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Sides still far apart in NFL talks

Players looking for more financial information from owners.

March 08, 2011|By Sam Farmer
  • Players union executive director DeMaurice Smith, left, and Pittsburgh Steelers quarterback Charlie Batch arrive at the Federal Mediation and Conciliation Service building in Washington D.C. on Tuesday.
Players union executive director DeMaurice Smith, left, and Pittsburgh… (Logan Mock-Bunting / Getty…)

The NFL and NFL Players Assn. participated in almost 10 hours of negotiations Tuesday — their longest of 13 mediation sessions — and emerged still far apart on their biggest issue: how to divide the league's $9 billion in annual revenue.

Owners, who currently get $1 billion off the top before the remaining money is divided, are seeking an additional $1 billion to help cover such investments as new stadiums, emerging media opportunities and international initiatives.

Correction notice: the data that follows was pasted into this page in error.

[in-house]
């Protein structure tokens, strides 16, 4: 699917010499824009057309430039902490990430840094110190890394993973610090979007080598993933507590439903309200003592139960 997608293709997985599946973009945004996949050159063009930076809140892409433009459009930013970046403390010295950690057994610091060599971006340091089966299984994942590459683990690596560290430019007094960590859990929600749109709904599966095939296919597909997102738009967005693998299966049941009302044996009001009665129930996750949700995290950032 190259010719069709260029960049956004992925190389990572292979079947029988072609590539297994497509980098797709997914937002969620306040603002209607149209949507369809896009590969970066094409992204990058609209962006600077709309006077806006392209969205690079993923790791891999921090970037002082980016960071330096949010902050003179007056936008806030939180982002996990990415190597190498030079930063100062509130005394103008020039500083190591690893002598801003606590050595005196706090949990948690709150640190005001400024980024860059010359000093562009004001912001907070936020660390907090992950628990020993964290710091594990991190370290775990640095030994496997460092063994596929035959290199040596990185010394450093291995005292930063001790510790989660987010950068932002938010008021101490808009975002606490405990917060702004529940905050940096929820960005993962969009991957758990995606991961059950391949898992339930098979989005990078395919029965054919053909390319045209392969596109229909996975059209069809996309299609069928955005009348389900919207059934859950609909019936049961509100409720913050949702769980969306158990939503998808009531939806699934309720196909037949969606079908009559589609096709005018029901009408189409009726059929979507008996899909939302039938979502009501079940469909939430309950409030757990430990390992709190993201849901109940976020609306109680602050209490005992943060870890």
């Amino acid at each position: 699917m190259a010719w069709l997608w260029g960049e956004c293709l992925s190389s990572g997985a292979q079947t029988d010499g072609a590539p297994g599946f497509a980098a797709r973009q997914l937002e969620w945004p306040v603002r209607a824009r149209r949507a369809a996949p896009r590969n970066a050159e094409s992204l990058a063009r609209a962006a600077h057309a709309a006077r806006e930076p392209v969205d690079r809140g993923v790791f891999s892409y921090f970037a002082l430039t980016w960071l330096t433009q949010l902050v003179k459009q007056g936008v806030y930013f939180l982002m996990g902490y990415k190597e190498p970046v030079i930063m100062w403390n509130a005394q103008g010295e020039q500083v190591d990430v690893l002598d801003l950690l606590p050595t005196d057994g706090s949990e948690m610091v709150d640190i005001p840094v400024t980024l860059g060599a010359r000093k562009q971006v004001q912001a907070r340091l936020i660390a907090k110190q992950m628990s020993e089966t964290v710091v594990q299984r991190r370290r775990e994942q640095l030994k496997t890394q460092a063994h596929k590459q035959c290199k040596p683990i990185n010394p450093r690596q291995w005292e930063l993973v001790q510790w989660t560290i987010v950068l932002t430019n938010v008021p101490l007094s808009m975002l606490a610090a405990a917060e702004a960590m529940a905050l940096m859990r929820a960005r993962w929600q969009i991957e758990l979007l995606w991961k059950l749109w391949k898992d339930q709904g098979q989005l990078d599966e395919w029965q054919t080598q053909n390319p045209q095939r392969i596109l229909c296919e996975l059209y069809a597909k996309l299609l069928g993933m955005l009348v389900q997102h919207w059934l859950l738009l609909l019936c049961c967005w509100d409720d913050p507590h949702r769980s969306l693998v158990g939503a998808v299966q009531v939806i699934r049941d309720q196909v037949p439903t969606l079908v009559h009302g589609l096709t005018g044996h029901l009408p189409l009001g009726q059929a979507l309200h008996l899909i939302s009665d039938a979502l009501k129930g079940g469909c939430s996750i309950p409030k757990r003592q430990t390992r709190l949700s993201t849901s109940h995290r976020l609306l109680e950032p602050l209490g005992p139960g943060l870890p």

The players are resistant to changing the current system, and have been unyielding in asking owners to open their financial books.

"We're being asked to give back almost a billion dollars, so it's important for us to adequately analyze and interpret the little bit of information that's been provided," Cleveland linebacker Scott Fujita said in a telephone interview with the Associated Press and NFL Network. "And ultimately, if they're unwilling to provide full audited statements, then we need to know what other information we need to make a sound decision."

The union has hired an international investment bank, one it has declined to identify, to help decide whether the league's offer to share more information is enough to constitute full disclosure.

According to a New York Times report, the union rejected an offer from the owners to turn over audited profitability data from all 32 teams for the last several years. It was the first time owners offered to show more financial data than what is required by the collective bargaining agreement.

The expiration deadline on the current CBA is when Friday turns to Saturday on the East Coast, as the cutoff was pushed back a week to continue mediation in Washington.

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